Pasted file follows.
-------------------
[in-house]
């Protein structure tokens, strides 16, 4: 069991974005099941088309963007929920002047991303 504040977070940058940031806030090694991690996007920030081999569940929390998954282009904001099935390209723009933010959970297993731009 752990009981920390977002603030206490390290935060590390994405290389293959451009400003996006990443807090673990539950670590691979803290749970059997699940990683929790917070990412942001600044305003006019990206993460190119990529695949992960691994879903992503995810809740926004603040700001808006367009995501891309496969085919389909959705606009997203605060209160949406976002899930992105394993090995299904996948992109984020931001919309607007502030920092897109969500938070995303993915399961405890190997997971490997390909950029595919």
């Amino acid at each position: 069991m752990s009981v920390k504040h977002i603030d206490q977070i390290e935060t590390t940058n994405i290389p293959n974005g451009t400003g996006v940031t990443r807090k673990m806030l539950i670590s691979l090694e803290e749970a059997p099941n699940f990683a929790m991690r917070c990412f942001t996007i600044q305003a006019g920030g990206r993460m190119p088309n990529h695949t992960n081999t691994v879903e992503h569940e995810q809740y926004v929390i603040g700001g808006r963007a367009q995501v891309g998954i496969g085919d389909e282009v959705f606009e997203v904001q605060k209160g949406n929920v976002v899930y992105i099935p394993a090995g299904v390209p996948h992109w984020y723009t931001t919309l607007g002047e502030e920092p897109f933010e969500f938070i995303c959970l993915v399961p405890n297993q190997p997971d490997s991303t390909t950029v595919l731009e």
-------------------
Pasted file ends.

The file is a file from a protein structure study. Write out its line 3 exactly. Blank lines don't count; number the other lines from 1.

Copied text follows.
């Amino acid at each position: 069991m752990s009981v920390k504040h977002i603030d206490q977070i390290e935060t590390t940058n994405i290389p293959n974005g451009t400003g996006v940031t990443r807090k673990m806030l539950i670590s691979l090694e803290e749970a059997p099941n699940f990683a929790m991690r917070c990412f942001t996007i600044q305003a006019g920030g990206r993460m190119p088309n990529h695949t992960n081999t691994v879903e992503h569940e995810q809740y926004v929390i603040g700001g808006r963007a367009q995501v891309g998954i496969g085919d389909e282009v959705f606009e997203v904001q605060k209160g949406n929920v976002v899930y992105i099935p394993a090995g299904v390209p996948h992109w984020y723009t931001t919309l607007g002047e502030e920092p897109f933010e969500f938070i995303c959970l993915v399961p405890n297993q190997p997971d490997s991303t390909t950029v595919l731009e």